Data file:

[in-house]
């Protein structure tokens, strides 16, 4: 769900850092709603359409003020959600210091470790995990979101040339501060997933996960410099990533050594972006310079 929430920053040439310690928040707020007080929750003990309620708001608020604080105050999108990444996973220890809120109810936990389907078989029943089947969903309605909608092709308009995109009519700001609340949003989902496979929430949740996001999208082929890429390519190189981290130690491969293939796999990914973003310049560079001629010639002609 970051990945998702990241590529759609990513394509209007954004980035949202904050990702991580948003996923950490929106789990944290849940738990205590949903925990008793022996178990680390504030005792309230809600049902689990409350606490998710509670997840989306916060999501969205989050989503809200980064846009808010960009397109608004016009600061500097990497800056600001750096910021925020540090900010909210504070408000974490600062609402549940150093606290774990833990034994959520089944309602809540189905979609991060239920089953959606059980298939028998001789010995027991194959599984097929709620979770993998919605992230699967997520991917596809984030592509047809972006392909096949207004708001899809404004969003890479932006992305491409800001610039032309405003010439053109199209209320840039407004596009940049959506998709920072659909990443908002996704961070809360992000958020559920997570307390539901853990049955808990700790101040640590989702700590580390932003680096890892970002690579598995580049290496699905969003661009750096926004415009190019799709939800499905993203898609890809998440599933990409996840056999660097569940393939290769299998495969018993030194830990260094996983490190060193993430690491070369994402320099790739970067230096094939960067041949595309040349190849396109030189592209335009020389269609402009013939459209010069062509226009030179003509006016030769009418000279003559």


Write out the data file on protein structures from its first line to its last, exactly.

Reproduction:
[in-house]
């Protein structure tokens, strides 16, 4: 769900850092709603359409003020959600210091470790995990979101040339501060997933996960410099990533050594972006310079 929430920053040439310690928040707020007080929750003990309620708001608020604080105050999108990444996973220890809120109810936990389907078989029943089947969903309605909608092709308009995109009519700001609340949003989902496979929430949740996001999208082929890429390519190189981290130690491969293939796999990914973003310049560079001629010639002609 970051990945998702990241590529759609990513394509209007954004980035949202904050990702991580948003996923950490929106789990944290849940738990205590949903925990008793022996178990680390504030005792309230809600049902689990409350606490998710509670997840989306916060999501969205989050989503809200980064846009808010960009397109608004016009600061500097990497800056600001750096910021925020540090900010909210504070408000974490600062609402549940150093606290774990833990034994959520089944309602809540189905979609991060239920089953959606059980298939028998001789010995027991194959599984097929709620979770993998919605992230699967997520991917596809984030592509047809972006392909096949207004708001899809404004969003890479932006992305491409800001610039032309405003010439053109199209209320840039407004596009940049959506998709920072659909990443908002996704961070809360992000958020559920997570307390539901853990049955808990700790101040640590989702700590580390932003680096890892970002690579598995580049290496699905969003661009750096926004415009190019799709939800499905993203898609890809998440599933990409996840056999660097569940393939290769299998495969018993030194830990260094996983490190060193993430690491070369994402320099790739970067230096094939960067041949595309040349190849396109030189592209335009020389269609402009013939459209010069062509226009030179003509006016030769009418000279003559």